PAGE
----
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Finland Shadow Offline
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(01-14-2019, 07:26 PM)Jimmy Wrote:
(01-14-2019, 06:12 PM)Shadow Wrote:
(01-14-2019, 04:15 PM)Jimmy Wrote:
(01-14-2019, 02:18 PM)Shadow Wrote: Documentary about rhinos in Kaziranga, this is all about rhinos there.




One of the places I would like to visit in lifetime, remarkable little place Kaziranga. It seems some rhinos if it gets annoyed by constantly being followed can charge elephants too, primary mode of safari in Kaziranga. Opens it's mouth and just keeps coming.watch




It would be interesting to know, what elephant thinks in that kind of situation. I mean so many people on back of it, then that big opponent charging. Does it try to avoid dropping people in some way or is it totally in "survival mode" :) Of course it has to move in some way, it can´t just stand still. Well, looks like that no-one got hurt too badly.

Normally elephants are trained to encircle a rhino once it is spotted, after getting tight enough circle, elephant doesn't like going further and irritate  the rhino, they let out rumbling signal and won't budge any near to the rhinos once they know it's the limit, the rhino once they are encircled doesnot dare to escape between two elephants either they remain in the middle just watching, so they have mutual respect of one another, in the attack scenario I don't think elephant can shake off humans that fast when rhino is on attack mode close behind, in a very real threat scenario it's a survival mode for the elephant, they tuck their trunk between front legs and try to avoid being bitten and shoulder away the rhino in pursuit, i don't think elephants think of humans that is above them, rhino just tries to bite anywhere it can.




For sure if in total panic. Still we know, that many animals protect owners and show time to time surprising abilities and something what could be called caring. If elephant make evasive moves as fast as it can, there might be some people flying in the air.... but of course this is speculation, actually it would be interesting to hear from people who train these elephants. In some videos when elephants get enraged it can be clearly seen, that owner on back of it has no control at all. But if elephant isn´t in total panic or irritated to get really mad charging everything, I don´t know, just crossed in my mind while watching that video.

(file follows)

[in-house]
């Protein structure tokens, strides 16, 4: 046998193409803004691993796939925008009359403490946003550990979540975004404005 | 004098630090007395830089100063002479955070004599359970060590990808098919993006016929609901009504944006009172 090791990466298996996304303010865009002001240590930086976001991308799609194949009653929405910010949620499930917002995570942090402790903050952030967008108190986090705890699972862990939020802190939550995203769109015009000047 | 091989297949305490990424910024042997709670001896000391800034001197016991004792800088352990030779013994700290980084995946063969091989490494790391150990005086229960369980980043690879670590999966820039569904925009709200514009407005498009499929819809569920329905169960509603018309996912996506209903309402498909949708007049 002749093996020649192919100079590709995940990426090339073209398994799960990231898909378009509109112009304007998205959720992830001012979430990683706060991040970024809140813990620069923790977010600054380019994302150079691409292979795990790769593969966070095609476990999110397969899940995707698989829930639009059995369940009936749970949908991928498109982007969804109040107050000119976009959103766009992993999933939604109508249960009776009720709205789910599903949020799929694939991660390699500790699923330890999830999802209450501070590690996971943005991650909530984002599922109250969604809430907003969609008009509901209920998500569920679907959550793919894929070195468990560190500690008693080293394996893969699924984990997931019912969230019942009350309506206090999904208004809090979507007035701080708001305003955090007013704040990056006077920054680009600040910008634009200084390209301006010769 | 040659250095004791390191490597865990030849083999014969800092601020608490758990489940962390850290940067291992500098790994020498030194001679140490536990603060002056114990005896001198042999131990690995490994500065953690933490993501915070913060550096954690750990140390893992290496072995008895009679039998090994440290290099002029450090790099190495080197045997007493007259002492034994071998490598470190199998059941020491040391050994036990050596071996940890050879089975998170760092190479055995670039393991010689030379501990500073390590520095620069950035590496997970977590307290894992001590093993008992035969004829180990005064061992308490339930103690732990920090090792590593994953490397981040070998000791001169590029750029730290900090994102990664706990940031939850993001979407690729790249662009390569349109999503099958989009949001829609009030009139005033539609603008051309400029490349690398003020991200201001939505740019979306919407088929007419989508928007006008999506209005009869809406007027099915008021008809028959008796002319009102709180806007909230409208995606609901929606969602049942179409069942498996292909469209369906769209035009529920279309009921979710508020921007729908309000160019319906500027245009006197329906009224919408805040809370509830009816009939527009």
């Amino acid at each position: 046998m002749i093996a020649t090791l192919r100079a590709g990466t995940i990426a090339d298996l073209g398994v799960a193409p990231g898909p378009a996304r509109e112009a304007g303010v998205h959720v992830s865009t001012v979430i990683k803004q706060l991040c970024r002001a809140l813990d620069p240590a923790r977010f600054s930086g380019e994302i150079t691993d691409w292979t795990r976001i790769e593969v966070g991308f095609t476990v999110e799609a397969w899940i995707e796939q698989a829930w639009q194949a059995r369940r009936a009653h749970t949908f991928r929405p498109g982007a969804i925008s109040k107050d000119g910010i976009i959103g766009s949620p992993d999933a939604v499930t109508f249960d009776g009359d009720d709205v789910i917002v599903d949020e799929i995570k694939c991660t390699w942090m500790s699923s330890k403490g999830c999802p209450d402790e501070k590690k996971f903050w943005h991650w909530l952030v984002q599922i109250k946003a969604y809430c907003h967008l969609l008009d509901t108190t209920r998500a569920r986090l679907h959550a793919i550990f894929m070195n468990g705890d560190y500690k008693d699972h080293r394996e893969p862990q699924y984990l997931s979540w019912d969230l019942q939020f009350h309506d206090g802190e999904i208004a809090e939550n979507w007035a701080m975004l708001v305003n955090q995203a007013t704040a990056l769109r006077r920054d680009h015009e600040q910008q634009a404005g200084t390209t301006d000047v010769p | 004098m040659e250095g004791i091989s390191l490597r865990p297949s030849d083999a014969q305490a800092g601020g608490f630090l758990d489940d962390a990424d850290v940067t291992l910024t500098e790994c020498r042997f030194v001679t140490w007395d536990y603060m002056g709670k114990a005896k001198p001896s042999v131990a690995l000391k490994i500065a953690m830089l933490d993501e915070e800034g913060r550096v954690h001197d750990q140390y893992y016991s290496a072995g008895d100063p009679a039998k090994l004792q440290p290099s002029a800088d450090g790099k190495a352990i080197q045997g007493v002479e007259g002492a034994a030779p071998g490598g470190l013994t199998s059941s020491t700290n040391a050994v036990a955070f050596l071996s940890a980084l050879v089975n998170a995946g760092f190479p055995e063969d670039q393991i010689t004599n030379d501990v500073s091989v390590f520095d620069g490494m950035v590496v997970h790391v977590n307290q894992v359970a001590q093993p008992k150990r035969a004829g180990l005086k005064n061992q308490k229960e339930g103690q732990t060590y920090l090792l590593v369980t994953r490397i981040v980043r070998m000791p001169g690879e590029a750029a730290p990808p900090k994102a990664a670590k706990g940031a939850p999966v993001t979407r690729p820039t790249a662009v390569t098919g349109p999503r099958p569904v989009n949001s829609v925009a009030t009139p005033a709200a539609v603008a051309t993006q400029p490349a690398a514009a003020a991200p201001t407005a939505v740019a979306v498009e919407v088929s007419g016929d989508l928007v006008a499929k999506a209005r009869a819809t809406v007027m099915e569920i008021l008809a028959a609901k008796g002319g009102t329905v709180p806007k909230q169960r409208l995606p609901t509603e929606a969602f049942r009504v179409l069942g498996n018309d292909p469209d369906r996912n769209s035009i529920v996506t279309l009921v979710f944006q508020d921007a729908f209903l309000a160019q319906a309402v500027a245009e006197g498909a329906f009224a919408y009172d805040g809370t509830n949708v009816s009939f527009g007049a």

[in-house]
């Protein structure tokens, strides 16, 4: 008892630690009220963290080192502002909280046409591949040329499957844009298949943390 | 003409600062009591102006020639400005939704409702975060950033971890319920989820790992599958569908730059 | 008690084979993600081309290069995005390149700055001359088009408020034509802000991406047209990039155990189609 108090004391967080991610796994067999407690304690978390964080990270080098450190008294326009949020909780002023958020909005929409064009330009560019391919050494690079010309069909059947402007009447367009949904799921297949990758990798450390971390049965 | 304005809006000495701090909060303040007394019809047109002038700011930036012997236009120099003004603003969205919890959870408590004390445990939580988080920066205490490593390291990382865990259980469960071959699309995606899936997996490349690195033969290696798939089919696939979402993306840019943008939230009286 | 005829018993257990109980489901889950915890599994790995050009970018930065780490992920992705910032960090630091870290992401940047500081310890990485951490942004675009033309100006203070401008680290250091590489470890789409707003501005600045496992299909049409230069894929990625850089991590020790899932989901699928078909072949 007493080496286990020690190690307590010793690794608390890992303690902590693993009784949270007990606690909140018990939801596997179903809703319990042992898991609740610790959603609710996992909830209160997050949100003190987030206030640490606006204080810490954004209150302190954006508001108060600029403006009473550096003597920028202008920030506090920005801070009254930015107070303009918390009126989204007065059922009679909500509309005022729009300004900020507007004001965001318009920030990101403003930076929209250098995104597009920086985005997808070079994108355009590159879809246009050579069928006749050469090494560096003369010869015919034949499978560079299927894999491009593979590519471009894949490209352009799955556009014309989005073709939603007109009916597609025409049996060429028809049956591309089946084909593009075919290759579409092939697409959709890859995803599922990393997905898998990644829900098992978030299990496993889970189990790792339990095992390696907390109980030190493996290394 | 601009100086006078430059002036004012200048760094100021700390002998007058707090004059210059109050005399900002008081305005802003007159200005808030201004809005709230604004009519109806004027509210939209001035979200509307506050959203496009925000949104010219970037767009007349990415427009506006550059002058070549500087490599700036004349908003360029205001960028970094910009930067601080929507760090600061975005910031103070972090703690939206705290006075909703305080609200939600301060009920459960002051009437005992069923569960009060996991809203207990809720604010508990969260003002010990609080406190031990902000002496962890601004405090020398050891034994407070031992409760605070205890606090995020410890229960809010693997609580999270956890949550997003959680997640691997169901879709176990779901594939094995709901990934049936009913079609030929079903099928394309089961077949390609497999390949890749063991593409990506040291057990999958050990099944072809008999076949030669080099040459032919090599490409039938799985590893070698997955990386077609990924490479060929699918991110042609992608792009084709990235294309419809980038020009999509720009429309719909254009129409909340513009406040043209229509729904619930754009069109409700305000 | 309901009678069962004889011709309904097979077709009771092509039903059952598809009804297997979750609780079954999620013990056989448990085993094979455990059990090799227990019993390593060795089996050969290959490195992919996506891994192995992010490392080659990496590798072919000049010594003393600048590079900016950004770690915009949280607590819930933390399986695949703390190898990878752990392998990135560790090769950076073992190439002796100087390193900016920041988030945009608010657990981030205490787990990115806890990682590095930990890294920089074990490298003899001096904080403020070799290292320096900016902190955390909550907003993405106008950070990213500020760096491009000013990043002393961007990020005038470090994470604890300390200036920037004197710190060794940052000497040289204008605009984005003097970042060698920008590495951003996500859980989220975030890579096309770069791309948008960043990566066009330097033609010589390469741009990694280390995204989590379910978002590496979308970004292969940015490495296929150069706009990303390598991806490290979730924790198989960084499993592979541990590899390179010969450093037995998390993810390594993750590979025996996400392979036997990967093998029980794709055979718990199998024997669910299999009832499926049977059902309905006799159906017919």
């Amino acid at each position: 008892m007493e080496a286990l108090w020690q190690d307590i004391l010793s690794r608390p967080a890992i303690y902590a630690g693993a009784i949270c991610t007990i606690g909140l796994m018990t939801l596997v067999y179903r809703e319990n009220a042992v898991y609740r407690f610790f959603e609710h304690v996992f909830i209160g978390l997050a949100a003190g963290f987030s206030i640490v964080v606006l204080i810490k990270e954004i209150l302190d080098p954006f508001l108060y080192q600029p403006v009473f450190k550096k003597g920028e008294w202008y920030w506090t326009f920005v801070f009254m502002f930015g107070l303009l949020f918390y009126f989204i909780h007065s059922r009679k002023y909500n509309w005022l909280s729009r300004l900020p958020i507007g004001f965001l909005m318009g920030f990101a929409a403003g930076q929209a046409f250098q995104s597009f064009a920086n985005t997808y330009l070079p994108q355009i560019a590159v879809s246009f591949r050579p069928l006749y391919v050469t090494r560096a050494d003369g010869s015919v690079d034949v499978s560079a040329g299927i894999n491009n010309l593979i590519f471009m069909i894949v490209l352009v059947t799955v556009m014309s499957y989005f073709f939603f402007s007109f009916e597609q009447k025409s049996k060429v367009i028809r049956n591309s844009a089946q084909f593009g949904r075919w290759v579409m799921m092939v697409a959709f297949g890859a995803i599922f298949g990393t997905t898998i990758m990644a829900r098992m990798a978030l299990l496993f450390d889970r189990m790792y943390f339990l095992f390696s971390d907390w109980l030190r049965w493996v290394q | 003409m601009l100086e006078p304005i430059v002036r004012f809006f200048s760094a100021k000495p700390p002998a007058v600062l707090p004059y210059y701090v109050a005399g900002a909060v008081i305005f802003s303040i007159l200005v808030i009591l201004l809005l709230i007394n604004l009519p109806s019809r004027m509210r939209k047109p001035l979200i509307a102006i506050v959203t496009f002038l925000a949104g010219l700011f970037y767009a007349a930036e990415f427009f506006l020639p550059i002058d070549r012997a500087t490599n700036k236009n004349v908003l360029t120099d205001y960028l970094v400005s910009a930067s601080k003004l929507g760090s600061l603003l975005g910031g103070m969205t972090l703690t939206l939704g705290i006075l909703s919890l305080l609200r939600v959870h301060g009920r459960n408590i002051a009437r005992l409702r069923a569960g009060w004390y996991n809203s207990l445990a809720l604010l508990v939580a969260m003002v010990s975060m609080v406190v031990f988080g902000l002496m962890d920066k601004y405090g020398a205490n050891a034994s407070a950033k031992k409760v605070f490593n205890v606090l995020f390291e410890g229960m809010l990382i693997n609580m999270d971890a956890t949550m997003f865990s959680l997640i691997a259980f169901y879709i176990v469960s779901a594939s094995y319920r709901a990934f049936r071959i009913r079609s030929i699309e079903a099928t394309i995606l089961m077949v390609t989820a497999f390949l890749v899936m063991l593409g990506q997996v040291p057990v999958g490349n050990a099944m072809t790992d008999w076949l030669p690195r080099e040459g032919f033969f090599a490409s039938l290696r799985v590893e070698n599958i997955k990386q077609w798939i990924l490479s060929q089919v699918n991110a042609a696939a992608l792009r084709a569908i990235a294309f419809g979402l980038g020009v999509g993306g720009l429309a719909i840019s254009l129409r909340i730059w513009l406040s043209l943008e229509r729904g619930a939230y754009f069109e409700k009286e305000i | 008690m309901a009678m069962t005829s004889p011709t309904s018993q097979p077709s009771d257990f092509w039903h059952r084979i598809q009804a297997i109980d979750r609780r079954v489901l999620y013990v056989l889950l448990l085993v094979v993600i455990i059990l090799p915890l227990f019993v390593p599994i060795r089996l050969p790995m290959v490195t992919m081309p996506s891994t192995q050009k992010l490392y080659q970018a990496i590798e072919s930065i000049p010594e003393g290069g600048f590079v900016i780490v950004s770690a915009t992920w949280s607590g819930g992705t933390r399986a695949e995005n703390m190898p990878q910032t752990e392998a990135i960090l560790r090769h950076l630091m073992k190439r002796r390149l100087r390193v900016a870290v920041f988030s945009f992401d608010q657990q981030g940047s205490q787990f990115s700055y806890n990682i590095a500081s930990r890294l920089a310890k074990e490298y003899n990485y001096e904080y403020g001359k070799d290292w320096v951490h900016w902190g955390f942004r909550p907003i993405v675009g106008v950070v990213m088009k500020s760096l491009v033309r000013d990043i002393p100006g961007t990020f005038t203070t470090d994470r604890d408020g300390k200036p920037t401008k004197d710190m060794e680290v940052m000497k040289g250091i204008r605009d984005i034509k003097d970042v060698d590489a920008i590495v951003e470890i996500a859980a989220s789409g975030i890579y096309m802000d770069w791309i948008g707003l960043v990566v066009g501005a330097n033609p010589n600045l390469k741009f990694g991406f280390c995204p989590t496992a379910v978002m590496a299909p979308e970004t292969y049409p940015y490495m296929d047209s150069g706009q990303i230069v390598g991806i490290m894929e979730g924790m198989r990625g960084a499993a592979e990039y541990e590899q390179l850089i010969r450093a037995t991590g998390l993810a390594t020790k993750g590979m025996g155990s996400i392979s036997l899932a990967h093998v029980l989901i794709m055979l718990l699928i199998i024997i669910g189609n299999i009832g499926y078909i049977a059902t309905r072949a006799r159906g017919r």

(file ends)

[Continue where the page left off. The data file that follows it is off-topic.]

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Nepal Jimmy Offline
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Another interesting close look at these Giants, they look so reptilian with skin folds, and resemble boulders.



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Finland Shadow Offline
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One thing when looking at conservation efforts, to know where to donate if that is possible and there is will. It would be without a doubt good information for many to hear, if possible, first hand experiences about different organizations and does it look like it, that money goes to right places, not to deep pockets of wrong people... Here short video about Kaziranga (yes, again :) and about organization, which looks like it might be on right cause. Then again I have no idea, in my country government/officials handle conservation mostly, no need for private organizations here.